Commercial Food Waste and Composting

Donate edible food
Edible food can be donated to the Second Harvest Food Bank in San Mateo County. Second Harvest collects surplus food from restaurants, caterers, corporate cafeterias, wholesalers and retailers and distributes it to soup kitchens and shelters. To protect food donors, all 50 States and the District of Columbia have enacted "Good Samaritan" laws that specifically address food donations. In October 1996, President Clinton signed The Bill Emerson Good Samaritan Food Donation Act, a federal law that promotes food recovery and gleaning. This legislation provides liability protection for businesses and organizations donating food in good faith to nonprofit organizations. The state of California has also created legislation to protect food donors from liability. One of these laws is California Civil Code 1714.25 and another is California Health and Safety Code 114433.

Contact Second Harvest Food Bank of Santa Clara & San Mateo Counties  at: (650) 610–0800. Donations may be made to other local nonprofits; look under the heading Food in the ReUse Guide.

Landscape waste
Landscape waste is fully recyclable if it's kept separate from other garbage. Do you know what happens to your landscape waste? Talk to your gardener. If they haul away the waste and keep it separate they receive a 25% discount on their disposal fees. In some cities, a separate collection of greenwaste is available at reduced rates. Contact your hauler and request a separate bin for greenwaste, and you can lower your garbage bill.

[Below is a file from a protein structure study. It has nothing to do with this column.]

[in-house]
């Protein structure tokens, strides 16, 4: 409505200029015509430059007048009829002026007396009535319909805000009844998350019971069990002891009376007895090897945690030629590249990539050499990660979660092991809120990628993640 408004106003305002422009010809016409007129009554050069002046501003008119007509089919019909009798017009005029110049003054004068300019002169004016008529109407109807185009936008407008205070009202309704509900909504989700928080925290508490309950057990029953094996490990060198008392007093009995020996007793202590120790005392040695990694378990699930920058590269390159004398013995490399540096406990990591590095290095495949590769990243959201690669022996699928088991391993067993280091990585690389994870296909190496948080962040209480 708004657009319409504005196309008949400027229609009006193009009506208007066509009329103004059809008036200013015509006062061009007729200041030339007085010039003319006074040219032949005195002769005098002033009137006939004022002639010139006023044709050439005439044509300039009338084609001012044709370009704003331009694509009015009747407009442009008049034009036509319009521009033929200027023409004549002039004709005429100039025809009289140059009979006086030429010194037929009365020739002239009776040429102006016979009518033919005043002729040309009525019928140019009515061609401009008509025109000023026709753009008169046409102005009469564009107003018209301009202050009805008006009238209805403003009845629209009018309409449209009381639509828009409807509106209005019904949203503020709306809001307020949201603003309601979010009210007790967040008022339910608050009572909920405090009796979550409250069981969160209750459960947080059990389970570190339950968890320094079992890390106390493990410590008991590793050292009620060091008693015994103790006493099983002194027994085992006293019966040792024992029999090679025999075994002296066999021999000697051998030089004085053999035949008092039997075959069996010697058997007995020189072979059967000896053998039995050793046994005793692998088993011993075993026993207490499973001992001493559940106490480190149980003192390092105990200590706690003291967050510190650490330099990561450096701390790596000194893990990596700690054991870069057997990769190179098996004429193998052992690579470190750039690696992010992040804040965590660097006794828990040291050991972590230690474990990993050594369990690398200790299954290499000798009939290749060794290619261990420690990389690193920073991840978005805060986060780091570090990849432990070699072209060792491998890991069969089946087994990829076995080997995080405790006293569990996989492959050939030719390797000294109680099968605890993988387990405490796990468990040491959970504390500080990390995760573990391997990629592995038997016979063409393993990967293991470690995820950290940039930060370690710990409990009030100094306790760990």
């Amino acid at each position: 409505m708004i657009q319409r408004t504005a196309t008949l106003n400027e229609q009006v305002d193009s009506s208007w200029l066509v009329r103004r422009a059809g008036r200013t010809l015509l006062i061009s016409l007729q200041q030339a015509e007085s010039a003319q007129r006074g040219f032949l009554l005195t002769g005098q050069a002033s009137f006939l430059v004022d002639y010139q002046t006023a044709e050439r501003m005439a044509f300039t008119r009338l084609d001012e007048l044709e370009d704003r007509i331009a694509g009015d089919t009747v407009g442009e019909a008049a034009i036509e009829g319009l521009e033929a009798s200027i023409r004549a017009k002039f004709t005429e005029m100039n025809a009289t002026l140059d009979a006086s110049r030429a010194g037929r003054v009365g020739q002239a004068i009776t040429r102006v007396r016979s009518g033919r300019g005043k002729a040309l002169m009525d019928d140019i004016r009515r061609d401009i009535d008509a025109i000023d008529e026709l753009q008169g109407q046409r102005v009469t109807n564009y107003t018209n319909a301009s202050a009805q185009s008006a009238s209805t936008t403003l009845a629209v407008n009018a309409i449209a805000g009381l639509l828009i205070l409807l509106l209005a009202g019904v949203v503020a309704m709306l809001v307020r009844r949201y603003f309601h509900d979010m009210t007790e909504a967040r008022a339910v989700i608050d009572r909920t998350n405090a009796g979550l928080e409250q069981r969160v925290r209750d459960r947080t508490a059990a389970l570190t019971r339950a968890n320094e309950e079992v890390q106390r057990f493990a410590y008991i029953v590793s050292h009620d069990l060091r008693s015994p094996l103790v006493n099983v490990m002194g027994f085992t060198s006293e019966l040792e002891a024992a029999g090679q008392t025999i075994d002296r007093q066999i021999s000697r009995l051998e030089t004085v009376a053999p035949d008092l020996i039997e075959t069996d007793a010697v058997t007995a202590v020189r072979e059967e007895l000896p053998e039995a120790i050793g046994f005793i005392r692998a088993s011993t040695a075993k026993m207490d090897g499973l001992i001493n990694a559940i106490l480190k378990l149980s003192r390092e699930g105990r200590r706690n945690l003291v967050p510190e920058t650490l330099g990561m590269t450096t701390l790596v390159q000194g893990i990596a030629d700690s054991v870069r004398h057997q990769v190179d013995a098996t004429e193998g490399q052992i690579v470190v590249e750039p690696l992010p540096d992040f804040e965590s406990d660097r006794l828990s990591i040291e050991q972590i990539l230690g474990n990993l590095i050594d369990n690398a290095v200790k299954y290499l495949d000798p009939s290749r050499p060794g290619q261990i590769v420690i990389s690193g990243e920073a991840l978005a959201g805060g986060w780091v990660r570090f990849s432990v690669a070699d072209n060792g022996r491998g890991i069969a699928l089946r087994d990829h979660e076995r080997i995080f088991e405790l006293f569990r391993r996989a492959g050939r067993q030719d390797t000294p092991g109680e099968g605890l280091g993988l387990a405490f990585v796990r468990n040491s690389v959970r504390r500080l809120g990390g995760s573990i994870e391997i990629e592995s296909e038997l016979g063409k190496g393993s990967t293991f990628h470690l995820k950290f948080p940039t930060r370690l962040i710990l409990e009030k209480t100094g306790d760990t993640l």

Grasscycling
Leaving grass clippings on the lawn can be beneficial for the turf while reducing waste at the same time. If your property has lawns, consider investing in a mulching mower. In addition to returning nutrients to the soil, many parks buy grasscycling mowers because of their safety features.

In–vessel composting
This type of composting focuses on implementing small–scale composting systems at the location where the food waste is generated. Typically, the composting process takes place entirely within an enclosed container, which helps control both the composting process and prevents odor issues. A variety of companies, including Green Mountain Technologies, Sustainable Agricultural Technologies Inc. and Wright Environmental make in–vessel composting equipment. Biocycle Magazine, a composting industry periodical, had an informative article, "On–site Composting Options," in the March 2000 issue that compares various in–vessel composting systems. The types of systems on the market vary in technological complexity and capacity, and hence cost.

Examples
There are some real–world examples of the use of in–vessel food waste composting in the Bay Area:

  1. Sonoma County ran a pilot where in–vessel composting equipment was tested at several generator sites.
  2. City Organics in Sunnyvale has purchased in–vessel composting equipment that will be used for food waste from its catering operations and from neighboring businesses.

Equipment types
The following are examples of different in–vessel composting systems:

Green Mt. TechnologiesEPM, Inc.

Wright Environmental